While the United States tries to downplay Russia's Dec. 17 announcement that nuclear fuel had been delivered to Iran's Bushehr nuclear facility, Iran is brimming with confidence and making announcements about domestic uranium enrichment activity and the construction of a second nuclear power plant. Tehran has regained — and is keeping a firm grip on — its nuclear bargaining chip to use in negotiations with Washington, but the Bush administration's patience could be wearing thin.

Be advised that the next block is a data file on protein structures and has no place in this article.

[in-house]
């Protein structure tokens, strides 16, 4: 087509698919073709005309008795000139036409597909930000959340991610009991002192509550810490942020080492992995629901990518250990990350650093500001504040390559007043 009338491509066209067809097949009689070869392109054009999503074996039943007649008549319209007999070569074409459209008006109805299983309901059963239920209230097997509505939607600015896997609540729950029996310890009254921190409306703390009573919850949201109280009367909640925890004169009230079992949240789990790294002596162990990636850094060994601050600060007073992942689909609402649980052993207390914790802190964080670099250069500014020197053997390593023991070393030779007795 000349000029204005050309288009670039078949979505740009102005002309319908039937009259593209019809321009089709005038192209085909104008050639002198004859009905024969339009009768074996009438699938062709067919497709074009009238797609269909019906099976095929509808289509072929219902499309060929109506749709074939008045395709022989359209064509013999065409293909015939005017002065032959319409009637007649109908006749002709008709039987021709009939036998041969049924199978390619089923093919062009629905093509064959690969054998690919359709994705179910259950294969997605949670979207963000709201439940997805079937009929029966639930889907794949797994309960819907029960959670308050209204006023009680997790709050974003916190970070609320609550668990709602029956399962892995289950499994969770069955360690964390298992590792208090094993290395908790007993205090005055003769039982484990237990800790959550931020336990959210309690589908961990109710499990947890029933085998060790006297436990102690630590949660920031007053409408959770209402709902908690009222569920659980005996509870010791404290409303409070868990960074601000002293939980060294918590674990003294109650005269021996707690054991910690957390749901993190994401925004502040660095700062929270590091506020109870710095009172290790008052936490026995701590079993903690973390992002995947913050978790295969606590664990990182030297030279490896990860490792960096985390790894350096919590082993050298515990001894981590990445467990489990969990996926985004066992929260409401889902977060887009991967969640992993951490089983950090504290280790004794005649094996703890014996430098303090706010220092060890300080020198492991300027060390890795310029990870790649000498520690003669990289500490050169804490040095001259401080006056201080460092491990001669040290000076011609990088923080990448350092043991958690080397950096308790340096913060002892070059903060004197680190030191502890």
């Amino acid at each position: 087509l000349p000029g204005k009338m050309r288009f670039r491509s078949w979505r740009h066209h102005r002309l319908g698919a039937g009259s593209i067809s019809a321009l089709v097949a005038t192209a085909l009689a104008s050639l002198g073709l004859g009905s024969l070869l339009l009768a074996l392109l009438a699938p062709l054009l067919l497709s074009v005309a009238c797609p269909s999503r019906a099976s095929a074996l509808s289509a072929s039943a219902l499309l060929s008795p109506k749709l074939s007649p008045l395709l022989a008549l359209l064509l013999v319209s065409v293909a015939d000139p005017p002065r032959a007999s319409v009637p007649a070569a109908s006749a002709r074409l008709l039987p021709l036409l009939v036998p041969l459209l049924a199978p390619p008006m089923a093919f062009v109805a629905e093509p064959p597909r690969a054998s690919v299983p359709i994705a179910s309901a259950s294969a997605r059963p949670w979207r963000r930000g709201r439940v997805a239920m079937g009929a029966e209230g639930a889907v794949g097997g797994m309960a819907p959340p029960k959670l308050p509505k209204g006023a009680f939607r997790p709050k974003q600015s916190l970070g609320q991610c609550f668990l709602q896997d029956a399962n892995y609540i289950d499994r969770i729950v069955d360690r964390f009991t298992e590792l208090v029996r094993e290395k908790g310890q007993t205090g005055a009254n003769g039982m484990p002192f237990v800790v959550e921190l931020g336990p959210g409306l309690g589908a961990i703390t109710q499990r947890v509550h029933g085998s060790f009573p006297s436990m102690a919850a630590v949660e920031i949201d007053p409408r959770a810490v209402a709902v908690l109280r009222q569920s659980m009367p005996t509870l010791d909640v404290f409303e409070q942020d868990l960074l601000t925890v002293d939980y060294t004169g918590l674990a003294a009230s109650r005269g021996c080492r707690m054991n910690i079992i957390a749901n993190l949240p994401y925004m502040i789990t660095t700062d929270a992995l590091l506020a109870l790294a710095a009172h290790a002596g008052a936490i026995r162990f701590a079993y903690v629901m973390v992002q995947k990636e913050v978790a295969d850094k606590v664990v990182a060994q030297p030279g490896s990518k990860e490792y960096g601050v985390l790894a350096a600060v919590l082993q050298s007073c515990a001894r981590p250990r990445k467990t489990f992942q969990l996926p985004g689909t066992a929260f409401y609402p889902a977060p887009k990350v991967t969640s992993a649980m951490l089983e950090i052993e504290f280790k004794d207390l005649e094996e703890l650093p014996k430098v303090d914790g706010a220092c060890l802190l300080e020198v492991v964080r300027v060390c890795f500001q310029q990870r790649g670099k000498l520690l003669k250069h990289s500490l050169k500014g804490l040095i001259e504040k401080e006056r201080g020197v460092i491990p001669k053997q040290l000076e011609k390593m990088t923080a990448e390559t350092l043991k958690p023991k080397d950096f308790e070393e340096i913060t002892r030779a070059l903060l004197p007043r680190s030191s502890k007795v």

Iran has been oozing with confidence ever since Russia's Dec. 17 announcement that nuclear fuel had been delivered to Iran's Bushehr nuclear facility. After years of politically motivated delays, the Iranians finally got their hands on the key to making Bushehr operational — and thus regained their nuclear leverage in negotiations with Washington after the recent National Intelligence Estimate essentially obliterated an Iranian nuclear weapons threat. The regained leverage lies in the unstated fact that an operational Bushehr can theoretically produce enough plutonium to make a small, crude plutonium bomb on a weekly basis if the Iranians decide to kick out inspectors and tinker with the reactor output. Washington is doing everything in its power to downplay this latest development in Iran's nuclear saga, saying that since Russia has provided fuel (with appropriate International Atomic Energy Agency safeguards), Tehran has no reason to continue enrichment for civilian nuclear power. But the Iranians are milking the Bushehr fuel delivery for all it is worth, and in a flurry of statements Tehran is dramatically inflating the threat of its nuclear program for its own political gain. Immediately following the Bushehr fuel delivery announcement, Atomic Energy Organization of Iran chief and Iranian Vice President Gholamreza Aghazadeh announced on state television that the Bushehr development would not stop Iran's uranium enrichment process, and that enrichment would continue at the Natanz plant in central Iran to provide enough nuclear fuel for local power plants. He went on to say that the 3,000 centrifuges allegedly operating at Natanz would be increased to 50,000. The next day, Iran announced that it had done an aerial survey of "generous amounts" of uranium deposits in central and southern Iran (although how one can spot uranium deposits from the air is a mystery). Aghazadeh also announced Dec. 17 that Iran was building a 360-megawatt nuclear power plant in Darkhovein, south of the city of Ahvaz in the southwestern province of Khuzestan. Iran is claiming all components of this plant would be made by Iranian engineers. But while the Iranians have no doubt carefully watched Russian construction at Bushehr (and diligently taken notes), the construction of a large power generation reactor is a technically challenging undertaking that realistically requires a bit more engineering experience than looking over someone's shoulder. Even India — a country far more advanced both in terms of an engineering base in general and nuclear experience in particular — is still looking to Russia to build nuclear power generation facilities in its country. The Russians also strategically did not give the Iranians the benefit of learning how the reactor vessel for Bushehr was built. That crucial component was built near St. Petersburg and then shipped to Bushehr in November 2001, leaving Iran with the limited knowledge of how to insert an already-built vessel into the reactor design. Meanwhile, Iran has reportedly had to import much of its hardware for uranium enrichment — and that hardware, whether of domestic or foreign manufacture, does not yet appear to be of particularly high quality. That said, the reactors do not require as much fine machining precision as uranium enrichment does. The Russian light water VVER-1000 power unit design (a Russian acronym for water-cooled, water-moderated and with a roughly 1,000 megawatt capacity) now in place in Bushehr is a late Soviet design thought to be more forgiving than comparable Western designs in terms of functionality — but without the full suite of safety features. Even if Iran lacks the capability to build this plant completely on its own, it can break ground and begin constructing the facilities whenever it wants and attempt to extract political benefits from that construction for years without making substantial forward progress with the actual reactor vessel design. With the nuclear card back in its hand, Iran can afford to push the nuclear envelope with the United States to bolster its position in the Iraq negotiations. It comes as no surprise, then, that the Iranians seem to be dragging their feet in the talks and were likely the main impetus behind postponement of a meeting with U.S. officials in Baghdad that was scheduled to take place Dec. 18. While U.S. President George W. Bush's administration is exercising patience in dealing with Iran's nuclear stunts, that patience could soon wear thin, spelling trouble for a future settlement on Iraq. The definition of a nuclear weapons program is highly subjective, as illustrated by the divergence in views between Israel and the United States over whether the production of fissile material represents a weapons program. The United States could easily manipulate the subjectivity of this nuclear debate for political purposes if Washington wanted to revitalize the threat of military action against the Islamic republic. A shift in the U.S. position on Iran's nuclear ambitions does not appear imminent, but it is certainly possible.